Sonata,1,V,' ' Mesmerics,' ' Non Exuent,'
' Critical Mass'
September 24, 2003
-- Sadler's Wells, London
George Piper Dances has become
a very popular group that certainly deserves an enthusiastic following.
Of course a stint on TV hasn’t harmed an already high profile and they
appear to go from strength to strength.
They opened last night at Sadler’s Wells starting the evening with William
Forsythe’s pretentiously titled “Approximate Sonata,1,V.” It opened with
William Trevitt moving slowly forward and grinning at the audience, opening
his mouth wide in what appeared a fly catching exercise, vaguely miming
to the vocal of a crowded musical montage interspersed with shouted instructions,
presumably from the choreographer. He was eventually joined by Oxana Panchenko
for some rather expressionless partial double work, but the piece dissolved
into the end of what appeared to be a rehearsal, just a work in progress
it seemed. An odd concept.
Trevitt and Nunn are well known for their video diaries and in each half
of the programme the ballets were separated by their amateur filming.
We see them journeying first to Frankfurt to see Forsythe, and, then –
more rewardingly, I can’t help thinking – to New York to link up with
Christopher Wheeldon. For some reason I couldn’t quite grasp, we were
also shown scenes of Trevitt frolicking in his bath, treating us to the
admittedly impressive sight of his glistening torso. He handled his towel
somewhat teasingly, I must report.
The second work was “Mesmerics” by Christopher Wheeldon, a magnificent
piece for all five members of the company. This was originally seen as
a trio but has now been expanded, tailored no doubt, to the unique qualities
of this group. Wheeldon’s ingenuity in creating beautiful images impresses
me more acutely with every new work of his I see. He has a wonderful instinct
for music, and in this ballet to chamber music by Philip Glass the steps
become an added dimension to the music. Totally abstract, the dancers
interact in almost random ways, contacting, dissolving and reforming into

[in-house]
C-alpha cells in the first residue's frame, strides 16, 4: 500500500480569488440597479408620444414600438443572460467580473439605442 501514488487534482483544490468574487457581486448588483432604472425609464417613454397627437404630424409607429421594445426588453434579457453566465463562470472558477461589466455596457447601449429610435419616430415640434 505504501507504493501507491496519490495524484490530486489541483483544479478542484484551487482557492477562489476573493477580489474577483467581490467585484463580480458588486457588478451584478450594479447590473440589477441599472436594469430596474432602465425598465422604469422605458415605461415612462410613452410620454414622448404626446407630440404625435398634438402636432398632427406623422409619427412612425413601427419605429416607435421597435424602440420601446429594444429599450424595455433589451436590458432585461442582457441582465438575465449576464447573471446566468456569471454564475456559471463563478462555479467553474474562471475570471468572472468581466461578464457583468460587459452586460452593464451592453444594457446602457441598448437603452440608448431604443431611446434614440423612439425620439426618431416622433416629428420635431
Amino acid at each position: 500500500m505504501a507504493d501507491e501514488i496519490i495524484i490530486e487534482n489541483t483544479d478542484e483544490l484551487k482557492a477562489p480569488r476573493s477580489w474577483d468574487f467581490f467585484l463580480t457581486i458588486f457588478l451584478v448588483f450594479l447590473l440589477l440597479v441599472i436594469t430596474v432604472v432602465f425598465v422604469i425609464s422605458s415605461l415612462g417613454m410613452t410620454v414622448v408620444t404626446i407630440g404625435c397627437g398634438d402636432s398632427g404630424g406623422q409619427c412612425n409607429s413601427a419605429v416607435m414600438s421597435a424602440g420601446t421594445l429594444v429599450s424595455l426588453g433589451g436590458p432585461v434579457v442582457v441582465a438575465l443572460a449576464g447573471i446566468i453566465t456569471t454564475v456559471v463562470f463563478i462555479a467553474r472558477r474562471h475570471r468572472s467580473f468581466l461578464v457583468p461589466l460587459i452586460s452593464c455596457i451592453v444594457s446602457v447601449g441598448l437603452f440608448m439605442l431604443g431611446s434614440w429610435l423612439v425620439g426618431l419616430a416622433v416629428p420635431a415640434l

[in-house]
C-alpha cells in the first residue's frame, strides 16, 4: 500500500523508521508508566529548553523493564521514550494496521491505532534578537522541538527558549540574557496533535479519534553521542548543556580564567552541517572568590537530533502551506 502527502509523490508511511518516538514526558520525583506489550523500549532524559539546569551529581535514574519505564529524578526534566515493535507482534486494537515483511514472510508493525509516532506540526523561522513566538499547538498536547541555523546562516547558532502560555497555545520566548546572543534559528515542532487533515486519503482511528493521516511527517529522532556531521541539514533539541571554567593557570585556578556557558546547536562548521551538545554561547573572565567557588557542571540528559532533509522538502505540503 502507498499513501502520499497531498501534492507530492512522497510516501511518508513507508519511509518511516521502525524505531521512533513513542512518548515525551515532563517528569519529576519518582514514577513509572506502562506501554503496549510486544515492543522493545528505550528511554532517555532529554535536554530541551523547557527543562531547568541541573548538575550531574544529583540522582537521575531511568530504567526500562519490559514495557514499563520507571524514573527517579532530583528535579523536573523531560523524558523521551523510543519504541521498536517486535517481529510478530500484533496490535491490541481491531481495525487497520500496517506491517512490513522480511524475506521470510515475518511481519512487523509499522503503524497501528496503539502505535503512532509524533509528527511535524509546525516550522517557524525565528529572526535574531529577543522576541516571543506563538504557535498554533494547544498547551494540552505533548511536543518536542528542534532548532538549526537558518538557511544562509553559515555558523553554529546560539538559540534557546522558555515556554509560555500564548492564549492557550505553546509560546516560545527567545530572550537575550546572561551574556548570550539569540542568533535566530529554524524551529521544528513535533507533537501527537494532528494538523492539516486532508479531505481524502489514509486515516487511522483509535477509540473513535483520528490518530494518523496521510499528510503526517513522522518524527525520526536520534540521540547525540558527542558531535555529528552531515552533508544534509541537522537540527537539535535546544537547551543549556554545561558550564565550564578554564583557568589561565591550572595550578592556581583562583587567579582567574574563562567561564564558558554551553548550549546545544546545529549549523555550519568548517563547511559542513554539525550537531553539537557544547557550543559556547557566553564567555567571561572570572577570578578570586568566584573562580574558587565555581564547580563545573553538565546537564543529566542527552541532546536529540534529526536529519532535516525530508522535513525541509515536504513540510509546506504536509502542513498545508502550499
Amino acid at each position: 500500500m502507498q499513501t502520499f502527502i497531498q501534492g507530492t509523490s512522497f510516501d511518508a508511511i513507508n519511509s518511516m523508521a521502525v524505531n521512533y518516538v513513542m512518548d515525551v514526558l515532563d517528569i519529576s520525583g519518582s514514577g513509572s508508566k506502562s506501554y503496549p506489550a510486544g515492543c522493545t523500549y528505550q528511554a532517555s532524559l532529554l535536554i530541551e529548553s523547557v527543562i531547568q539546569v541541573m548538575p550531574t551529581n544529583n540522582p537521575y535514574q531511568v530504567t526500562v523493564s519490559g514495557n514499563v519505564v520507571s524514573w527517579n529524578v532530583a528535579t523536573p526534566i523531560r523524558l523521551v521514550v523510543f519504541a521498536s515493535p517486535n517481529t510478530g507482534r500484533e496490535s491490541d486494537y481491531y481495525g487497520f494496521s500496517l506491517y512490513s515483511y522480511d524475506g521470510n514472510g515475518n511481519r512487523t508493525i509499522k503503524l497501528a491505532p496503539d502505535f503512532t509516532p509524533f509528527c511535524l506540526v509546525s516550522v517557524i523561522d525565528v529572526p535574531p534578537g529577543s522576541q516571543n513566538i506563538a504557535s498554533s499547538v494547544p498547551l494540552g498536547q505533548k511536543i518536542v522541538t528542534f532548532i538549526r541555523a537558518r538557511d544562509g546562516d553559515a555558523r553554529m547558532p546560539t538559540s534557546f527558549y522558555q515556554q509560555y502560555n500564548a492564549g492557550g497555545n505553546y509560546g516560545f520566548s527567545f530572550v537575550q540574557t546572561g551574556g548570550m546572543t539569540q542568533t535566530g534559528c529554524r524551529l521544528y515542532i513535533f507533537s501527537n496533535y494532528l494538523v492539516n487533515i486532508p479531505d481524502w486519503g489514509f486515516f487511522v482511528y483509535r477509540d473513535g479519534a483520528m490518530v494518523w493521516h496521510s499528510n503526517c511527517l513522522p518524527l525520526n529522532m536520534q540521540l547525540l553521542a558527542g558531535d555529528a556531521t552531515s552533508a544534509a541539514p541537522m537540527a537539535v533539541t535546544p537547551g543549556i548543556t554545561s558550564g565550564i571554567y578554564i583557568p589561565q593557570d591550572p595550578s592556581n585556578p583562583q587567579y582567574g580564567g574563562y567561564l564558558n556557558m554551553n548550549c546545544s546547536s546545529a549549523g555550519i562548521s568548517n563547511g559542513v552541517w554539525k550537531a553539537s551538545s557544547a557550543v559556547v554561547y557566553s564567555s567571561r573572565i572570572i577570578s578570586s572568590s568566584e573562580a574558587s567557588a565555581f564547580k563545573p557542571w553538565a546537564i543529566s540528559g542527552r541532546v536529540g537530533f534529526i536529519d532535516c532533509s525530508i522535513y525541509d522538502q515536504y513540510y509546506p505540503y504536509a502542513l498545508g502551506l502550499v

those ingenious groups and sensuous poses that are so much a hallmark
of this choreographer’s output. I don’t hesitate to recommend this as
the first must-see ballet of the season.
The second half of the programme began with Cathy Marston’s “Non Exuent”.
A work for the two female company members, Panchenko and Zamora (the Ballet
Girlz?) Before the start of this work we heard the voice of Marston herself
telling us how the work was inspired by two Shakespearian female characters,
Lady Macbeth and Ophelia. From what Ms. Marston had to say about them
it was very clear that her understanding of Shakespeare was limited: “She’s
got it completely wrong!” I heard from the woman sitting next to me under
her breath. I won’t disagree. Between two lines of light bulbs and wearing
short clinging dresses, Lady M. wrings her hands and Ophelia wallows in
an imaginary pool but sadly it doesn’t add up to much.
Before the final work of the evening we get more of the video diaries
showing us a little of the rigours of touring as Trevitt and Nunn prepare
to perform at provincial theatres up and down the country, often getting
lost on the way or turning up at the wrong venues. These two have a gift
for humour and for getting a laugh out of the most mundane situations.
Finally we saw Russell Maliphant’s “Critical Mass”, that ever-popular
duet seemingly danced part in fun and part in anger. With pile driving
aggressive accompaniment interrupted by a middle section of cha cha rhythms.
Nunn and Trevitt dance both with and against one another, even indulging
in a slow motion punch-up. It’s a great ending to the show guaranteeing
that the punters go home in a good mood and the performers presumably
collapse in a heap from sheer exhaustion.
Edited by Jeff.
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